June 2004
Volume 4, Issue 8
Free
Vision Sciences Society Annual Meeting Abstract  |   August 2004
Maturation of optic flow motion sensitivity in infants
Author Affiliations
  • Odile Brosseau-Lachaine
    Ecole d'optometrie, Universite de Montreal, Canada
Journal of Vision August 2004, Vol.4, 603. doi:10.1167/4.8.603
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      Odile Brosseau-Lachaine, Christian Casanova, Jocelyn Faubert; Maturation of optic flow motion sensitivity in infants. Journal of Vision 2004;4(8):603. doi: 10.1167/4.8.603.

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      © ARVO (1962-2015); The Authors (2016-present)

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Abstract

Motion analysis is a fundamental aspect of vision. Development of fronto-parallel motion processing has been extensively studied, but little is known about the early sensitivity of a very ecological motion, namely “optic flow”, a large-scale pattern perceived during locomotion. The present study was aimed to examine the maturation of infants' sensitivity to optic flow stimuli during the first year of life. Using force choice preferential looking technique, coherence thresholds where measured in infants between 8–44 weeks of age. The stimulus simulates an observer travelling down a tunnel, where the randomly distributed dots are moving in a radial trajectory (expansion and contraction). Exp. 1: Infants were studied cross-sectionally by a constant stimuli method. Thresholds for expanding flow fields were measured in 52 infants (2, 4, 6, 8, 10 months). Exp. 2: A longitudinal follow-up was done with 7 subjects (at 2, 4, 6, and 8 months), using the same stimulus. Exp. 3: Coherence thresholds for the latter subjects were estimated by a staircase method (2-up/1 down), for the 2 directions of motion (expansion and contraction). The infants tested with this paradigm were also followed longitudinally. The first experiment revealed a significant improvement of optic flow sensitivity throughout the developmental period studied (Pearson correlation; p<0.05, R=0.28). In the second experiment, thresholds were found to be very variable at 2 months of age but showed a clear tendency to cluster in older infants. To date, data from the third experiment suggests that the threshold for perceiving expanding flow fields may be lower than that for contracting fields. Overall, this study indicates that infants can discriminate between complex motion stimuli such as optic flow, and non-coherent motion, as early as 8 weeks of age. The slight improvement in optic flow coherence thresholds during infancy, likely reflects the maturation of cerebral areas subtending motion integration.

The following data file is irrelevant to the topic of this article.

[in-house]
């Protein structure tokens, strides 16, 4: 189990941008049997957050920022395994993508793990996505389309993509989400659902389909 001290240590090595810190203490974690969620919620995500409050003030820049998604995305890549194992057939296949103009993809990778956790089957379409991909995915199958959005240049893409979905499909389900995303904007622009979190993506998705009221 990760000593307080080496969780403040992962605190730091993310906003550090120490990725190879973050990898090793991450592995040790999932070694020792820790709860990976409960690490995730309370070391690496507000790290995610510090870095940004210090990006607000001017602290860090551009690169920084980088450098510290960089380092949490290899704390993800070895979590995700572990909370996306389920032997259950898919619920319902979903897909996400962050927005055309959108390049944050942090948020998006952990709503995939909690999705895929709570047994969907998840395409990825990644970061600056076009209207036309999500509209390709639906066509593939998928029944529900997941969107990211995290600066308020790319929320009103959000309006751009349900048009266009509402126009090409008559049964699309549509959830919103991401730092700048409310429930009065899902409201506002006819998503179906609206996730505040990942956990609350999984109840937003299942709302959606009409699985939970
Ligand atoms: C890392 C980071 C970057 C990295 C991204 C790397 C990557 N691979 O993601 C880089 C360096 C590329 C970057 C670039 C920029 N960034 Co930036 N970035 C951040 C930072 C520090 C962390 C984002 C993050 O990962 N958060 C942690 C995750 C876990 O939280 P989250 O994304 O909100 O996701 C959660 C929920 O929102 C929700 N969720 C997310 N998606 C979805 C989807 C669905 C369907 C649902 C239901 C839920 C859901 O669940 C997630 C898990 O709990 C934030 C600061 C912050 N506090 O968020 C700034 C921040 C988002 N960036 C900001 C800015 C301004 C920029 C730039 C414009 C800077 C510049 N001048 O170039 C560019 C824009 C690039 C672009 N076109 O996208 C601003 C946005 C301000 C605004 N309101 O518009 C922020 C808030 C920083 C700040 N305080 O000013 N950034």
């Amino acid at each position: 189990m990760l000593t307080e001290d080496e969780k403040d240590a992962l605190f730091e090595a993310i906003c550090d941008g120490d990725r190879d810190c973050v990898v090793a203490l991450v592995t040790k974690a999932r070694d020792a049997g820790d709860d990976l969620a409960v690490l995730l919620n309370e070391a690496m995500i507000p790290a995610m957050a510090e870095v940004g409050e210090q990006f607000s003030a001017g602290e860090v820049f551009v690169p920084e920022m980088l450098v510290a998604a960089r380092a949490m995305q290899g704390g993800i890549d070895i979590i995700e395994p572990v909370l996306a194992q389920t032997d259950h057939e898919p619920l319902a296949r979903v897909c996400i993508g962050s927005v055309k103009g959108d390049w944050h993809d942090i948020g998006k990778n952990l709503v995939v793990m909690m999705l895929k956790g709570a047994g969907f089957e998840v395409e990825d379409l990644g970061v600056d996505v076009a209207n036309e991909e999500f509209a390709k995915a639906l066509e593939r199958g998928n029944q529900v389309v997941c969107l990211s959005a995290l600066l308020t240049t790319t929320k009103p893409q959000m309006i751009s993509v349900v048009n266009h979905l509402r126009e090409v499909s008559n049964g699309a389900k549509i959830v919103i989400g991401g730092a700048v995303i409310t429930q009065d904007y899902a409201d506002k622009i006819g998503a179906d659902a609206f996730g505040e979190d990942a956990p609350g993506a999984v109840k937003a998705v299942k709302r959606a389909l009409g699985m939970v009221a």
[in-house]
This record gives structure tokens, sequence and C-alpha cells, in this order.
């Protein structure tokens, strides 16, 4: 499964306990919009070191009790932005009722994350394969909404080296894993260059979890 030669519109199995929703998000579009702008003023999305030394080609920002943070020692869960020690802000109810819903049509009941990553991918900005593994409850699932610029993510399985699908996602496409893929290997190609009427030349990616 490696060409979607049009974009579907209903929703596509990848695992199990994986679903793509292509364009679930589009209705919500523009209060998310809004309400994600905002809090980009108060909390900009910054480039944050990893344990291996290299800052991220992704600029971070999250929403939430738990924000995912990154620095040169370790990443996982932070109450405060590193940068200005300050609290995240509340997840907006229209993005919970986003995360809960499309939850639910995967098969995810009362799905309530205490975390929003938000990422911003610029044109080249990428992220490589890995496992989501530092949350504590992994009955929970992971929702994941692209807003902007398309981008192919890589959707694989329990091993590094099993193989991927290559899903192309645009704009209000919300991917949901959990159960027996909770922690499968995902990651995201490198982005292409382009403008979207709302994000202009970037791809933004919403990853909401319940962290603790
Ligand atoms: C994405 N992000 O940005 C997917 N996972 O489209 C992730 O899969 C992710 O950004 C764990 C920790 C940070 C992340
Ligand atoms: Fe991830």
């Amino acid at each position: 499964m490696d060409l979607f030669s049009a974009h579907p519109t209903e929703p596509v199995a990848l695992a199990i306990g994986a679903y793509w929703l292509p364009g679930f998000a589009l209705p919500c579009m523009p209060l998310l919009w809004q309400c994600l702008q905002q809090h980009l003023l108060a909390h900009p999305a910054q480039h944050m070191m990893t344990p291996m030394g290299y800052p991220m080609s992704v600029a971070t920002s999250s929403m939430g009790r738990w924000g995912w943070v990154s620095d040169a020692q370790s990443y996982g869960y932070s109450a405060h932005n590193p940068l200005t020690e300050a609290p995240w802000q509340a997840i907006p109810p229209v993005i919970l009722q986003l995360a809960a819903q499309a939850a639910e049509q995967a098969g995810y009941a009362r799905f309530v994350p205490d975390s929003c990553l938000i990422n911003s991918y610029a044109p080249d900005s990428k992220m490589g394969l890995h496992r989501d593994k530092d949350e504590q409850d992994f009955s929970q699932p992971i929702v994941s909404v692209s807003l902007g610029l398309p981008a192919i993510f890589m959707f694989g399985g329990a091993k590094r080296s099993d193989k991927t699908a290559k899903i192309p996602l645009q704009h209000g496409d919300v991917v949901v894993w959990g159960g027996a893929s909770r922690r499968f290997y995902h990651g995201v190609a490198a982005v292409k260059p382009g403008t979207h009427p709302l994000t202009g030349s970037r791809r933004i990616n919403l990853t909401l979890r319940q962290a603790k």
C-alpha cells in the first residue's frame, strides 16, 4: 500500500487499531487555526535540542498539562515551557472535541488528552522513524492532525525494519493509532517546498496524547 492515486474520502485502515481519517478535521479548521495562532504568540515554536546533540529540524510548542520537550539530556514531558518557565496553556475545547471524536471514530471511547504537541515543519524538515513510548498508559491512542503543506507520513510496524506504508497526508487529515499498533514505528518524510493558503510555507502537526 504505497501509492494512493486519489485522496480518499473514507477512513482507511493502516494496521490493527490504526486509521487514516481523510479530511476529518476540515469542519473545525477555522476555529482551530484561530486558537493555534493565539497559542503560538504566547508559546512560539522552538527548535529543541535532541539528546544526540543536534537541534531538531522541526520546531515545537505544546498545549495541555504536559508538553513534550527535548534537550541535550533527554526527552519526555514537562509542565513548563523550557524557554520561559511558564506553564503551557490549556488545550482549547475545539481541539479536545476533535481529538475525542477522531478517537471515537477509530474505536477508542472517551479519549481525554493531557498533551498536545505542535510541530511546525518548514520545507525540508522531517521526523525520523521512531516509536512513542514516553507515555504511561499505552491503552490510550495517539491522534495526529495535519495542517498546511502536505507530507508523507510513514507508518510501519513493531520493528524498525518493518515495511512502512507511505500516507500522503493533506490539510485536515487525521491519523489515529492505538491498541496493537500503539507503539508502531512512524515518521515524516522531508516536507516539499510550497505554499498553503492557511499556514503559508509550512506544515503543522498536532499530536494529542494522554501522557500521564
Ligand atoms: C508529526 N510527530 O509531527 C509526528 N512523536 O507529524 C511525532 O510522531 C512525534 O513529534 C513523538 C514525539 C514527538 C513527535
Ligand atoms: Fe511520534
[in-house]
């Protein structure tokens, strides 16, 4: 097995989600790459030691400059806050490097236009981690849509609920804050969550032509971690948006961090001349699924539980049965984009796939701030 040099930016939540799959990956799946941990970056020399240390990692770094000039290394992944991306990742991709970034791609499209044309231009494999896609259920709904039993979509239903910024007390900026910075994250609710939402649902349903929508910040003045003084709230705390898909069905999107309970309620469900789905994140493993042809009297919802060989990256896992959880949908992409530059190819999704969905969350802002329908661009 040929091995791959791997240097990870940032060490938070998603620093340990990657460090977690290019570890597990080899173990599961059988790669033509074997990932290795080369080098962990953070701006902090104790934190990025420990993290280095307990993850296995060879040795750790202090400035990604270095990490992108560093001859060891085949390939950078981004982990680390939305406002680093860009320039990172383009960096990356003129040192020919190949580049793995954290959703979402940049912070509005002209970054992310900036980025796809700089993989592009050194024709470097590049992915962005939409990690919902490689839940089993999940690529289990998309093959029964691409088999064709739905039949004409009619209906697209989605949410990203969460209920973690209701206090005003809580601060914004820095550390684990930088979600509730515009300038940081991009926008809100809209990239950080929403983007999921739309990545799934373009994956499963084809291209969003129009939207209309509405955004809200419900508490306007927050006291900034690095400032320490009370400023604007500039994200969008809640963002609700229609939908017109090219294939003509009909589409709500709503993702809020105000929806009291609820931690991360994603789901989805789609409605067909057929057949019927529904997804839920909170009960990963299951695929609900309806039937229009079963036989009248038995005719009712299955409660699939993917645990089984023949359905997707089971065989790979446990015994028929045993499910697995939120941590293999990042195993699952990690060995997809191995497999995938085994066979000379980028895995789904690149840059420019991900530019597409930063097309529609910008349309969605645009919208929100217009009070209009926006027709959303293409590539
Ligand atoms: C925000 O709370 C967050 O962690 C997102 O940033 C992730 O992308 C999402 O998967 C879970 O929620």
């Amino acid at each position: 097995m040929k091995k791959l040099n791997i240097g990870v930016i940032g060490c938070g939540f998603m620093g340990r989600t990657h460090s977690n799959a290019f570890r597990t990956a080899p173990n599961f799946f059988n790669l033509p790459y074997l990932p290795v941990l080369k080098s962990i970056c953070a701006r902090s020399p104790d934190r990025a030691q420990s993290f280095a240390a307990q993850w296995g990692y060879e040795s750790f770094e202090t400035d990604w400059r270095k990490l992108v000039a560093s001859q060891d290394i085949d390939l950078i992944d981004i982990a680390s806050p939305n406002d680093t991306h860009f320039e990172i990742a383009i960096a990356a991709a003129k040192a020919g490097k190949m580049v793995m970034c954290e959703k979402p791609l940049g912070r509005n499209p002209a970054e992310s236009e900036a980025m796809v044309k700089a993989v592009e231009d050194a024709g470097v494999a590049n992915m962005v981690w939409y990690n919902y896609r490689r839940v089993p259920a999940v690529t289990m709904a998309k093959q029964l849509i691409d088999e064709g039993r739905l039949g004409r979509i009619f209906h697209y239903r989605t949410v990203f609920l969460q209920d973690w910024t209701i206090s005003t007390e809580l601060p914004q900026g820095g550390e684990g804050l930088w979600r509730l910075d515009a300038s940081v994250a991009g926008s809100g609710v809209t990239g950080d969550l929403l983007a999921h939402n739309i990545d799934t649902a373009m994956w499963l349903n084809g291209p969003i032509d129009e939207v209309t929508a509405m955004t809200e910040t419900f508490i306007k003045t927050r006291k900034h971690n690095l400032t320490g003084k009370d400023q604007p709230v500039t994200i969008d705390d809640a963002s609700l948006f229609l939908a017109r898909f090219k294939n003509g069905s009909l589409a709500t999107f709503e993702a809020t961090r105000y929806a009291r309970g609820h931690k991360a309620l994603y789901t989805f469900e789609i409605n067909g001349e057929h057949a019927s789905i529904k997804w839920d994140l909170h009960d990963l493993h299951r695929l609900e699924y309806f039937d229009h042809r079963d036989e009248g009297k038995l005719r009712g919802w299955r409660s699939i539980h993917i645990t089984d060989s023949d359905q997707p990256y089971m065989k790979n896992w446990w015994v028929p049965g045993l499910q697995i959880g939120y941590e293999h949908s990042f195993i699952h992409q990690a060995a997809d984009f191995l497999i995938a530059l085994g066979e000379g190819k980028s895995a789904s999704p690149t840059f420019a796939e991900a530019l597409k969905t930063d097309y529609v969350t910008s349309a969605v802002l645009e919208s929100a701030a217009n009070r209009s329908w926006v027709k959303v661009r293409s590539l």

Brosseau-Lachaine, O., Casanova, C., Faubert, J.(2004). Maturation of optic flow motion sensitivity in infants [Abstract]. Journal of Vision, 4( 8): 603, 603a, http://journalofvision.org/4/8/603/, doi:10.1167/4.8.603. [CrossRef]
Footnotes
 Supp. CIHR to JF and CC, and CIHR fellowship to OBL.
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